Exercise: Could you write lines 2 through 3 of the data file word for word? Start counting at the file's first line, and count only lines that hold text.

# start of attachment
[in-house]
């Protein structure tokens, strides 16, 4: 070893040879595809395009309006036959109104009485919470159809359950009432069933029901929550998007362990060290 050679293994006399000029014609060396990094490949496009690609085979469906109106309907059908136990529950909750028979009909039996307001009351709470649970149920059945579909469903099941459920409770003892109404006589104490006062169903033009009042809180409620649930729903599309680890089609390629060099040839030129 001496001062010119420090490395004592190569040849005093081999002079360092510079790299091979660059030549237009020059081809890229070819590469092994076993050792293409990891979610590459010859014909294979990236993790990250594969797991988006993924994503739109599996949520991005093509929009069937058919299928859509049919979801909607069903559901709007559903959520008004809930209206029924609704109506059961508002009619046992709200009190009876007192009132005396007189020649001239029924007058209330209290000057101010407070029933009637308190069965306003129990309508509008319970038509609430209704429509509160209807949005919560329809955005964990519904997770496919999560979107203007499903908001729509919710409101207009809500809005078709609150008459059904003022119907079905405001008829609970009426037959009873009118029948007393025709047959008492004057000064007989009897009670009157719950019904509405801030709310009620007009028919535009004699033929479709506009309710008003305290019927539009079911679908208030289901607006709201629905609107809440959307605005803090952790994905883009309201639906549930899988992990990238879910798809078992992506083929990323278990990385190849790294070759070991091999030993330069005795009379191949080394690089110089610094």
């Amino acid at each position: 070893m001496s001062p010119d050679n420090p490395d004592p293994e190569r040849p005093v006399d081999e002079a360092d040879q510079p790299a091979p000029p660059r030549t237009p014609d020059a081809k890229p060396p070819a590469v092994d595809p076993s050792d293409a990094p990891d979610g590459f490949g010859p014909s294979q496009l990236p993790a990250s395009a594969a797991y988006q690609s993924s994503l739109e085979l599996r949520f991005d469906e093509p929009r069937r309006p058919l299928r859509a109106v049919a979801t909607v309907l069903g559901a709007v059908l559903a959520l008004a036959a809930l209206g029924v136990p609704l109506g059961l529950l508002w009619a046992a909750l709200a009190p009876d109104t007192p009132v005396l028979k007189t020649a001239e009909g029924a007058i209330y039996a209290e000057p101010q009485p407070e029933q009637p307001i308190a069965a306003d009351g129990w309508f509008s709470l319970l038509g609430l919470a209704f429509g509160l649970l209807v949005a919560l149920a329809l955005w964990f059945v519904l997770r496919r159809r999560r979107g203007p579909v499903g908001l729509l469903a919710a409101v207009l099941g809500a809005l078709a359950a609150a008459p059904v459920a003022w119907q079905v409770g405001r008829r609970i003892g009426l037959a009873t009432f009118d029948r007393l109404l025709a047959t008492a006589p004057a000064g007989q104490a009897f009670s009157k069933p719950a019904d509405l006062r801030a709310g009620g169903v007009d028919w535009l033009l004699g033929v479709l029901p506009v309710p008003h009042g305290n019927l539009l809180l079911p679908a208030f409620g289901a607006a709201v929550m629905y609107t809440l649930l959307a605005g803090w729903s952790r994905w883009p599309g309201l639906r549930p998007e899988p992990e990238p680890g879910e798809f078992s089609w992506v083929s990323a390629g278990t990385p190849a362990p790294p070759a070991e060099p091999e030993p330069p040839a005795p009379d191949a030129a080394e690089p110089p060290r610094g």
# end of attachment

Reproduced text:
């Protein structure tokens, strides 16, 4: 070893040879595809395009309006036959109104009485919470159809359950009432069933029901929550998007362990060290 050679293994006399000029014609060396990094490949496009690609085979469906109106309907059908136990529950909750028979009909039996307001009351709470649970149920059945579909469903099941459920409770003892109404006589104490006062169903033009009042809180409620649930729903599309680890089609390629060099040839030129 001496001062010119420090490395004592190569040849005093081999002079360092510079790299091979660059030549237009020059081809890229070819590469092994076993050792293409990891979610590459010859014909294979990236993790990250594969797991988006993924994503739109599996949520991005093509929009069937058919299928859509049919979801909607069903559901709007559903959520008004809930209206029924609704109506059961508002009619046992709200009190009876007192009132005396007189020649001239029924007058209330209290000057101010407070029933009637308190069965306003129990309508509008319970038509609430209704429509509160209807949005919560329809955005964990519904997770496919999560979107203007499903908001729509919710409101207009809500809005078709609150008459059904003022119907079905405001008829609970009426037959009873009118029948007393025709047959008492004057000064007989009897009670009157719950019904509405801030709310009620007009028919535009004699033929479709506009309710008003305290019927539009079911679908208030289901607006709201629905609107809440959307605005803090952790994905883009309201639906549930899988992990990238879910798809078992992506083929990323278990990385190849790294070759070991091999030993330069005795009379191949080394690089110089610094």
């Amino acid at each position: 070893m001496s001062p010119d050679n420090p490395d004592p293994e190569r040849p005093v006399d081999e002079a360092d040879q510079p790299a091979p000029p660059r030549t237009p014609d020059a081809k890229p060396p070819a590469v092994d595809p076993s050792d293409a990094p990891d979610g590459f490949g010859p014909s294979q496009l990236p993790a990250s395009a594969a797991y988006q690609s993924s994503l739109e085979l599996r949520f991005d469906e093509p929009r069937r309006p058919l299928r859509a109106v049919a979801t909607v309907l069903g559901a709007v059908l559903a959520l008004a036959a809930l209206g029924v136990p609704l109506g059961l529950l508002w009619a046992a909750l709200a009190p009876d109104t007192p009132v005396l028979k007189t020649a001239e009909g029924a007058i209330y039996a209290e000057p101010q009485p407070e029933q009637p307001i308190a069965a306003d009351g129990w309508f509008s709470l319970l038509g609430l919470a209704f429509g509160l649970l209807v949005a919560l149920a329809l955005w964990f059945v519904l997770r496919r159809r999560r979107g203007p579909v499903g908001l729509l469903a919710a409101v207009l099941g809500a809005l078709a359950a609150a008459p059904v459920a003022w119907q079905v409770g405001r008829r609970i003892g009426l037959a009873t009432f009118d029948r007393l109404l025709a047959t008492a006589p004057a000064g007989q104490a009897f009670s009157k069933p719950a019904d509405l006062r801030a709310g009620g169903v007009d028919w535009l033009l004699g033929v479709l029901p506009v309710p008003h009042g305290n019927l539009l809180l079911p679908a208030f409620g289901a607006a709201v929550m629905y609107t809440l649930l959307a605005g803090w729903s952790r994905w883009p599309g309201l639906r549930p998007e899988p992990e990238p680890g879910e798809f078992s089609w992506v083929s990323a390629g278990t990385p190849a362990p790294p070759a070991e060099p091999e030993p330069p040839a005795p009379d191949a030129a080394e690089p110089p060290r610094g």